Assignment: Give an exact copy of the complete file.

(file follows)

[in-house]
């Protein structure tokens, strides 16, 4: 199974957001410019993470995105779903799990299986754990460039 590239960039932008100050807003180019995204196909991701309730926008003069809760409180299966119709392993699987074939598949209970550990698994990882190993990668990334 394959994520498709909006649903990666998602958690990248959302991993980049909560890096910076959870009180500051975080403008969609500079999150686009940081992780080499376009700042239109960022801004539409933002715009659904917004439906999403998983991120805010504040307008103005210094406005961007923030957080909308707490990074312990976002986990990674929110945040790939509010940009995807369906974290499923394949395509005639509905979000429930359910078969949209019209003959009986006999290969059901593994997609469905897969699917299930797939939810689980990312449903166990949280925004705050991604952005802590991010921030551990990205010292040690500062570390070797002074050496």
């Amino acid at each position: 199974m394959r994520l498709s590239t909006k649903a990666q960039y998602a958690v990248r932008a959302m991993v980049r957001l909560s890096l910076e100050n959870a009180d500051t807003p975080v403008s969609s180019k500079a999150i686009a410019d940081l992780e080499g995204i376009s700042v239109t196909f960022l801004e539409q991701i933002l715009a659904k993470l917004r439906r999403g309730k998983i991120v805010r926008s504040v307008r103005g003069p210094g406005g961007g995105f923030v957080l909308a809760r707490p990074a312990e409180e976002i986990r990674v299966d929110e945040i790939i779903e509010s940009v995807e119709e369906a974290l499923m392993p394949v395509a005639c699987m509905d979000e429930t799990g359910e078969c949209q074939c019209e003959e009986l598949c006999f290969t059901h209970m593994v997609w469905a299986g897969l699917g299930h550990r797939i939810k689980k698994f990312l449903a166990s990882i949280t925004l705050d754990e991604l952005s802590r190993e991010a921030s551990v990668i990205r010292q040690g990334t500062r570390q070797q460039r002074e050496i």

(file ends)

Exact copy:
[in-house]
């Protein structure tokens, strides 16, 4: 199974957001410019993470995105779903799990299986754990460039 590239960039932008100050807003180019995204196909991701309730926008003069809760409180299966119709392993699987074939598949209970550990698994990882190993990668990334 394959994520498709909006649903990666998602958690990248959302991993980049909560890096910076959870009180500051975080403008969609500079999150686009940081992780080499376009700042239109960022801004539409933002715009659904917004439906999403998983991120805010504040307008103005210094406005961007923030957080909308707490990074312990976002986990990674929110945040790939509010940009995807369906974290499923394949395509005639509905979000429930359910078969949209019209003959009986006999290969059901593994997609469905897969699917299930797939939810689980990312449903166990949280925004705050991604952005802590991010921030551990990205010292040690500062570390070797002074050496």
């Amino acid at each position: 199974m394959r994520l498709s590239t909006k649903a990666q960039y998602a958690v990248r932008a959302m991993v980049r957001l909560s890096l910076e100050n959870a009180d500051t807003p975080v403008s969609s180019k500079a999150i686009a410019d940081l992780e080499g995204i376009s700042v239109t196909f960022l801004e539409q991701i933002l715009a659904k993470l917004r439906r999403g309730k998983i991120v805010r926008s504040v307008r103005g003069p210094g406005g961007g995105f923030v957080l909308a809760r707490p990074a312990e409180e976002i986990r990674v299966d929110e945040i790939i779903e509010s940009v995807e119709e369906a974290l499923m392993p394949v395509a005639c699987m509905d979000e429930t799990g359910e078969c949209q074939c019209e003959e009986l598949c006999f290969t059901h209970m593994v997609w469905a299986g897969l699917g299930h550990r797939i939810k689980k698994f990312l449903a166990s990882i949280t925004l705050d754990e991604l952005s802590r190993e991010a921030s551990v990668i990205r010292q040690g990334t500062r570390q070797q460039r002074e050496i």